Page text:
How I Am Curing My Sleep Disorder – Guest Post by Stacy Simera
Up to that point I had considered myself a well-rounded and knowledgeable professional who tries to keep up on the research. I provide counseling to children and adults, teach at the college level, and conduct continuing education workshops for colleagues. I am well-familiar with the interplay of physical and mental health, and my recommendations for follow-up have led to the accurate diagnosis of patients’ sleep apnea, thyroid disorder, and celiac disease.
I was professionally and personally embarrassed, therefore, when my own sleep disorder was discovered: Ignorance.
In 2010 my father sent me the book Nurture Shock – a compilation by Po Bronson and Ashley Merryman of under-publicized research on children and parenting. I was stunned by the chapter on sleep, in particular the research on the later shift in sleep cycle that occurs during puberty and the resulting sleep deprivation incurred by teens with early school start times. The authors reviewed the association between chronic sleep deprivation and obesity, poorer grades, and auto accidents – and they highlighted the fact that when middle and high schools moved to later the students obtained better sleep and crashed fewer cars, among other benefits.
My first question was: Why didn’t I already know this?
I had no idea that puberty creates a nightly delay in the release of melatonin, and I had no idea how severely sleep-deprived the average adolescent was. Sure, I asked my teen clients ‘how well’ they slept, but I didn’t think to routinely ask them ‘how much’ they slept or what time their alarm clock was set for the morning. I thought sleep-deprivation was merely an adult phenomenon, and I was surprised to find that the most sleep-deprived age group in America is adolescents.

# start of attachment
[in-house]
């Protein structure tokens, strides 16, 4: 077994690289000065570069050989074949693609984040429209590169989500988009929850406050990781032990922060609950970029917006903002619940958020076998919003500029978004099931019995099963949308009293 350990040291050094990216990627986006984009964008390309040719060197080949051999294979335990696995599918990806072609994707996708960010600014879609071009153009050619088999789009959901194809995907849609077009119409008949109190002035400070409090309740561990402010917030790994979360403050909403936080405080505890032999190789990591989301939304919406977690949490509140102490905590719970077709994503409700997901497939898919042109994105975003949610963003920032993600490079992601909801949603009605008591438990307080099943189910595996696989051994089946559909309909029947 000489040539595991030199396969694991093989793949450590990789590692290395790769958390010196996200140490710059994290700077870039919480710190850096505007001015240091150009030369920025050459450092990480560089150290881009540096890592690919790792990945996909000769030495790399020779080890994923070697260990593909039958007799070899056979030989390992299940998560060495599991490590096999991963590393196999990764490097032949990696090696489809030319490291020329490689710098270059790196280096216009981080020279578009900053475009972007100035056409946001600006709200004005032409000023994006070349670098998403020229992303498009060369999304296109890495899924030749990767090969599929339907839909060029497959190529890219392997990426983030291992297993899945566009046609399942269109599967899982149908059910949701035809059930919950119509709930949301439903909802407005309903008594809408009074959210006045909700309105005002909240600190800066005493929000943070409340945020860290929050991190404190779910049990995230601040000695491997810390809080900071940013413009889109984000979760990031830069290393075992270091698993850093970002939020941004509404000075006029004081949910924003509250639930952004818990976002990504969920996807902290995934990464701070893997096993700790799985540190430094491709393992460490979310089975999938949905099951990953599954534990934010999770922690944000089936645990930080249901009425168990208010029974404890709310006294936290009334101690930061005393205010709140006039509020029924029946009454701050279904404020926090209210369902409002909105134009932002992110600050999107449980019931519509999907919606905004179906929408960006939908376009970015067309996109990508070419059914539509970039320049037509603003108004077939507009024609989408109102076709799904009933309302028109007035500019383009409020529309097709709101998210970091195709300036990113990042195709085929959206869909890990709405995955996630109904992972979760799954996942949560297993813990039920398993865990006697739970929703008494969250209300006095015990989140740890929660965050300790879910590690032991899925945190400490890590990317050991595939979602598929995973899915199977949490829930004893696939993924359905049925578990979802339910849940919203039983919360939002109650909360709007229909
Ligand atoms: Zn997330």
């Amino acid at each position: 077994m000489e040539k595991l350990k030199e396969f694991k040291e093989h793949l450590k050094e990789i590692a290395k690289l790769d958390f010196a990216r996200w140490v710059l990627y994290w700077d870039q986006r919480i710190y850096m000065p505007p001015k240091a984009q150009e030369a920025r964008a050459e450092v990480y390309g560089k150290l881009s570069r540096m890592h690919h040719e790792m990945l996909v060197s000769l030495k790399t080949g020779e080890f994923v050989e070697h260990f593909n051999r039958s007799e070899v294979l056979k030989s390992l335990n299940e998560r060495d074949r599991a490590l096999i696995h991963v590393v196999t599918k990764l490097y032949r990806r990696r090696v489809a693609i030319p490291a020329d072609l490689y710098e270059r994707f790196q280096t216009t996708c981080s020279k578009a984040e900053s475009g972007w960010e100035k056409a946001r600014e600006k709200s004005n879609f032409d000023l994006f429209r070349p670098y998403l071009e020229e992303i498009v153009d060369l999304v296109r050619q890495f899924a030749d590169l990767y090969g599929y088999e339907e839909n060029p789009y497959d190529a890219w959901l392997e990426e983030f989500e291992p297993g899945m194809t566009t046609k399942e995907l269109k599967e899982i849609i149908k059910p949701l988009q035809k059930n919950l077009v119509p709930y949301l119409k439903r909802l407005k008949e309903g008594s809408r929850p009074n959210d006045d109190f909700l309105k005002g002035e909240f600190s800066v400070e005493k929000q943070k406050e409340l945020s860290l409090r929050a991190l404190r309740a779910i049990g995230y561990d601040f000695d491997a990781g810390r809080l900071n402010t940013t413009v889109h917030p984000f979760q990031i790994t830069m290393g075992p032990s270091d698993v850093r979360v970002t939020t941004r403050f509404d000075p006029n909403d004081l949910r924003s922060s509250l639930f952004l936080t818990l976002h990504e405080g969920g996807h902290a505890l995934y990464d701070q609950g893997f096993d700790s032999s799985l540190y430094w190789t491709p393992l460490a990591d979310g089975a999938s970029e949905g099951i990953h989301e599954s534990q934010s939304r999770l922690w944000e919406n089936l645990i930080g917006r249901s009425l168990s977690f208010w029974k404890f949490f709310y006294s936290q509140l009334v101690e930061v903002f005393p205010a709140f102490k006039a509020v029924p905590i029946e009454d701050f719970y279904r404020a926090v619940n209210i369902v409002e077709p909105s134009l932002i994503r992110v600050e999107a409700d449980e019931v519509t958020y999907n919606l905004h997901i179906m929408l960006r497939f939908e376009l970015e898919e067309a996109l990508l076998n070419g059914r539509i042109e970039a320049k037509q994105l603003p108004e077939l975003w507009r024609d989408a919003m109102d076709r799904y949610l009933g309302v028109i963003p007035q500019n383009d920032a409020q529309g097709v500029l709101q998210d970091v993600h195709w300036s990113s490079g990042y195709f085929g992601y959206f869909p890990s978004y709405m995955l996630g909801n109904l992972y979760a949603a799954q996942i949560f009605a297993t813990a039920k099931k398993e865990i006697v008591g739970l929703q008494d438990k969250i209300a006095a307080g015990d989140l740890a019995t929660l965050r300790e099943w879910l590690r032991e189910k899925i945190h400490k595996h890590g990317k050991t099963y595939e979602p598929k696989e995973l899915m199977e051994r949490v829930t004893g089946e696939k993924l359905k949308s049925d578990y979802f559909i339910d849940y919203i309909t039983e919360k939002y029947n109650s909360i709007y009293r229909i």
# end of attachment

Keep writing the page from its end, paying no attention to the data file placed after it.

My second question was: Why aren’t more people doing anything about this?
I decided to explore sleep further and found that one of the earliest proponents of sleep, Dr. William Dement, was known to say that ignorance is the worst of all sleep disorders – a statement with which most experts agree. Unfortunately in this case ignorance is not bliss, instead it is horribly dangerous and expensive.
Most of us are not aware of how many hours of sleep we should be obtaining each night. Most of us don’t realize that you cannot fully ‘catch up’ on lost sleep over the weekend. And most of us have no idea that chronic sleep deprivation has been associated with diabetes, depression, poorer decision-making, compromised immune functioning, more aggressive forms of breast cancer, increased sports injuries, bullying, cardiac disease, brain cell death, and more.
For example, I came across a population study in Sweden that found that working night shift before the age of 20 increases later risk of MS two-fold (Hedstrom et al, 2011), and I found that US high school boys who routinely obtain less than 8 hours of sleep are more likely to carry a weapon onto school property (Hildenbrand et al, 2013). More and more data is released every month, and the numbers keep getting more and more grim.
I do have the excuse that I was never taught this information during my undergraduate or graduate degrees. Data on the pubertal phase delay was published in the early 90’s in the types of scholarly journals that are only read by a select few, and we know that it takes a long time for scholarly research to become established into textbooks. However given the fact that the data on sleep is now being published by mainstream media, we will soon no longer have the excuse of ignorance.
Ignorance is a sleep disorder with a universal cure. We can all help fight this and other sleep disorders, and in the process prevent many illnesses and injuries, simply by educating ourselves and others. Look through the data provided on the excellent websites of Project Sleep, the National Sleep Foundation, or Start School Later. Talk to your doctor, talk to your friends, ask for healthy school start times, and most of all make sleep a priority.
About the author: Stacy Simera, MSSA, LISW-S, SAP is an independently licensed social worker and certified Substance Abuse Professional. She is Chair of the Sleep Committee for the Ohio Adolescent Health Partnership, serves on the Executive Board of the national non-profit Start School Later, and was cited in an editorial in the British journal Education and Health: “Sleepless in America: School Start Times.”